OPERA NEWS - Road Show: Joseph Calleja in Malta
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Road Show: Joseph Calleja in Malta

An international star tenor extols the beauty of his native island.
by Eric Myers. 

Road Show Valletta hdl 217
The cityscape of Valletta
© eye35/Alamy Stock Photo
Malta Picks


Casa Ellul
81 Old Theatre Street, Valletta

Xara Palace
Misrah il-Kunsill, Mdina

Corinthia Hotel
St. Julians

Kempinski Hotel
San Lawrenz
Triq Ir-Rokon, Gozo

Grand Hotel Excelsior
Great Siege Road, Floriana


Meridiana Wine Estate


Church St., St. Paul’s Bay

Tmun Mgarr
Triq Martino Garces,



Mdina Glass
Crafts Village, Ta’Qali
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Road Show Calleja in Malta lg 217
© Simon Fowler/Decca
Road Show Mdina sm 217
© nadja1/shutterstock

WHEN HE SPEAKS of his native country, Joseph Calleja can’t help sounding hyperbolic. “You have seven thousand years of history,” he says. “And it has quite dramatic natural beauty. It also has the intense East–North African light, so painters and photographers love it. Artists tell me that this is like light on steroids.”

Malta’s architecture has been influenced by nearly every major civilization that has passed through Europe. “Even private homes here will have a Roman rubble wall, or an altar, or a tomb,” says Calleja. “The must-see is definitely the megalithic structures, which are reputedly the oldest in the world. There are temples that predate Stonehenge by a millennium. There are Roman towns that became medieval towns, such as Mdina, the old capital city of Malta. And, of course, Valletta, the new capital, which is a beautiful Baroque city. Benjamin Disraeli called it ‘a city … built by gentlemen for gentlemen.’”  

In Malta, people of means can choose from many deluxe accommodations. “If you want a boutique hotel in Valletta,” Calleja says, “it’s Casa Ellul. If you want a big hotel, then any of the Corinthia hotels. Xara Palace is all about seventeenth-century opulence. Casa Ellul is the haunt of Michael Fassbender. It’s very small, with excellent views of the harbor, and the service is second to none. The Corinthia Palace Hotel has hosted the queen a couple of times. In Gozo, a Kempinski hotel, the San Lawrenz, is a real oasis of Maltese beauty and relaxation.” He also recommends the Grand Excelsior in Valletta, with its stunning view of Marsamxett Harbor and Manoel Island.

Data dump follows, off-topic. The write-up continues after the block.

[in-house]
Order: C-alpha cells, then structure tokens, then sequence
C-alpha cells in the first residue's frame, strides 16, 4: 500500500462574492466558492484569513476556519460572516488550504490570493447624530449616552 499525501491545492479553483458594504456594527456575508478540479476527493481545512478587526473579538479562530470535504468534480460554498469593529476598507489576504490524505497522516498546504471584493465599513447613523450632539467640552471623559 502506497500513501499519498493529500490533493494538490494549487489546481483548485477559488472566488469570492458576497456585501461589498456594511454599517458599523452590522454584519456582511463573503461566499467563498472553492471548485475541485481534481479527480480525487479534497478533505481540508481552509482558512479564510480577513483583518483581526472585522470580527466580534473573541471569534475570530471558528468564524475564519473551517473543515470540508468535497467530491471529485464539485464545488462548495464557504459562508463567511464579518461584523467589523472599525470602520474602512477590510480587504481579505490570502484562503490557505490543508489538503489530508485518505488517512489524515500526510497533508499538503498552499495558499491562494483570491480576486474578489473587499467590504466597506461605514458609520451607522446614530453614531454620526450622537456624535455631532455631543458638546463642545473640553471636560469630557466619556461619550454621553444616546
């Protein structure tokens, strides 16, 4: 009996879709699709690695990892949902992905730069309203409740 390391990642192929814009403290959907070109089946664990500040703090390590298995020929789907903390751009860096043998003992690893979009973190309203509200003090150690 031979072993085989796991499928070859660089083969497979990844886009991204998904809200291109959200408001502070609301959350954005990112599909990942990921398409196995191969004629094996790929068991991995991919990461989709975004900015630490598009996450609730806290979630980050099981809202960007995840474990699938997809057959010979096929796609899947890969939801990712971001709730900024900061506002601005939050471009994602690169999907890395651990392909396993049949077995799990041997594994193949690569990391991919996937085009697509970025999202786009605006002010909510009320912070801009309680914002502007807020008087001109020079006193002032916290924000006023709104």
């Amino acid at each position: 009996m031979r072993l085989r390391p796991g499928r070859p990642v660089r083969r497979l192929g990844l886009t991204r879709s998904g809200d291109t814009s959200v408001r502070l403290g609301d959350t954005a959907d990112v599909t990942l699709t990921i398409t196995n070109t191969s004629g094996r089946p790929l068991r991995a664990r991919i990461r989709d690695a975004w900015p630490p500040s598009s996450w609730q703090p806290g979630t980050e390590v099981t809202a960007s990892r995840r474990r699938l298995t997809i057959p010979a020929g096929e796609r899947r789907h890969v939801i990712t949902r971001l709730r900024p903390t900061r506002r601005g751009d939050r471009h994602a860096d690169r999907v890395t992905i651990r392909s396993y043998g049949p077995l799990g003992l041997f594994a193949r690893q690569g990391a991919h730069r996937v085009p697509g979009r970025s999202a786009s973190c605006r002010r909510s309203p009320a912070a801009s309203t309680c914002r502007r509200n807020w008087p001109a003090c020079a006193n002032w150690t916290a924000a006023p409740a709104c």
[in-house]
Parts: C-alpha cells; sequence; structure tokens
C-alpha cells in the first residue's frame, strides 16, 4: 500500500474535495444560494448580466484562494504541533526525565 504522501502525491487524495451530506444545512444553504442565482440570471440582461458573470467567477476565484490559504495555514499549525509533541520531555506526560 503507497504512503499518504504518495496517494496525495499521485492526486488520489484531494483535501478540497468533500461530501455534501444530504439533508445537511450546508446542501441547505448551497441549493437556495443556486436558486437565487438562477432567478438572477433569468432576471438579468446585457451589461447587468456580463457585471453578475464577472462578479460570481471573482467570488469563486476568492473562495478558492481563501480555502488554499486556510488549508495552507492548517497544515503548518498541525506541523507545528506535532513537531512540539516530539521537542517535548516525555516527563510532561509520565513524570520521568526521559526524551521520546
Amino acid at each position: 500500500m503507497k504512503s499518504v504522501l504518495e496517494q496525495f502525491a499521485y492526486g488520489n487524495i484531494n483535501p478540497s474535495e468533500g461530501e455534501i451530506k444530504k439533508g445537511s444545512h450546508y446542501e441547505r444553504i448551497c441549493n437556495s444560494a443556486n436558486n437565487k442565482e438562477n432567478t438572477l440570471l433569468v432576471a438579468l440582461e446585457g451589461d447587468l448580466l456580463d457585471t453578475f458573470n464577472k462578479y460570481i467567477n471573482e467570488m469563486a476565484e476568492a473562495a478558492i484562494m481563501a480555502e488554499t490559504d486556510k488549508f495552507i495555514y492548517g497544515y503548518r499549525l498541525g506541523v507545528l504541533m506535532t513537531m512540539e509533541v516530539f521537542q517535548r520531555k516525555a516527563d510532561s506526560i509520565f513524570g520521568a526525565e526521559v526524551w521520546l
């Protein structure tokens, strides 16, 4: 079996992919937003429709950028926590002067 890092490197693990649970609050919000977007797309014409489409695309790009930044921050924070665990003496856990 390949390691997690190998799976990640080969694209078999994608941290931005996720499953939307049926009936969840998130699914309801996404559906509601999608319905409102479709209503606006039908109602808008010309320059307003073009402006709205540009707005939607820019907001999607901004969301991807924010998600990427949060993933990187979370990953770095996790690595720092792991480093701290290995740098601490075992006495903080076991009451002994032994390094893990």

With its open-air markets and local products, Malta can be great fun for shoppers. “Mdina Glass is a company that sells wonderful objects of blown glass,” says Calleja. “Ornaments, ashtrays, really anything you can think of. It is truly a fine art, developed over the centuries.” At the Crafts Village at Ta’Qali, you can not only purchase items but see the artisans blowing the glass. 

“There is special Maltese lace which is extraordinarily beautiful,” Calleja adds. “It is very rare—you should definitely buy some if you find some. Of course, our wine industry is picking up, and Maltese wine is becoming sought after.” Try the Meridiana Wine Estate in Central Malta. At Marsovin Wines, the indigenous Gellewza grape produces a buoyant rosé.

Malta is “the epitome of a Mediterranean island,” Calleja says. “We have world-class beaches, but most of them are small, pretty coves. The water is some of the best in the world. It is a diver’s paradise, and when you swim in the ocean, it’s like swimming in the pool.”

Disraeli called Valletta ‘a city … built by gentlemen for gentlemen.’”

Malta’s rather arid land has nonetheless given rise to a local cuisine that is a magnet for foodies. Calleja has dozens of favorite restaurants, among them Tarragon in St. John’s Bay, where the decor mimics the interior of a nineteenth-century ship. Dishes have included a starter of duck-liver terrine with wild berry and truffle chutney and an entrée of duo of lamb—marinated filet and rack with wholegrain mustard and pistachio herb crust. At Tmun, in the harbor town of Mgarr, you can start with homemade giant tortellini stuffed with prawns and gurnards. Calleja also frequents Grabiel, for “fish that is practically alive on your plate—the freshness is second to none.”

There’s one Maltese dish Calleja will warn you against: “Pastizzi is the most incredible snack. It’s like a soft cheesecake, with millefoglie kind of pastry around it. It is the food of the gods—the taste is divine. But the calorific value is horrifying! I gain five pounds just by looking at it. When Bryn Terfel came here, I believe he had a dozen at one go!” spacer 

Eric Myers has contributed to Playbill, Time Out New York andThe New York Times Magazine and “Arts and Leisure” section. 

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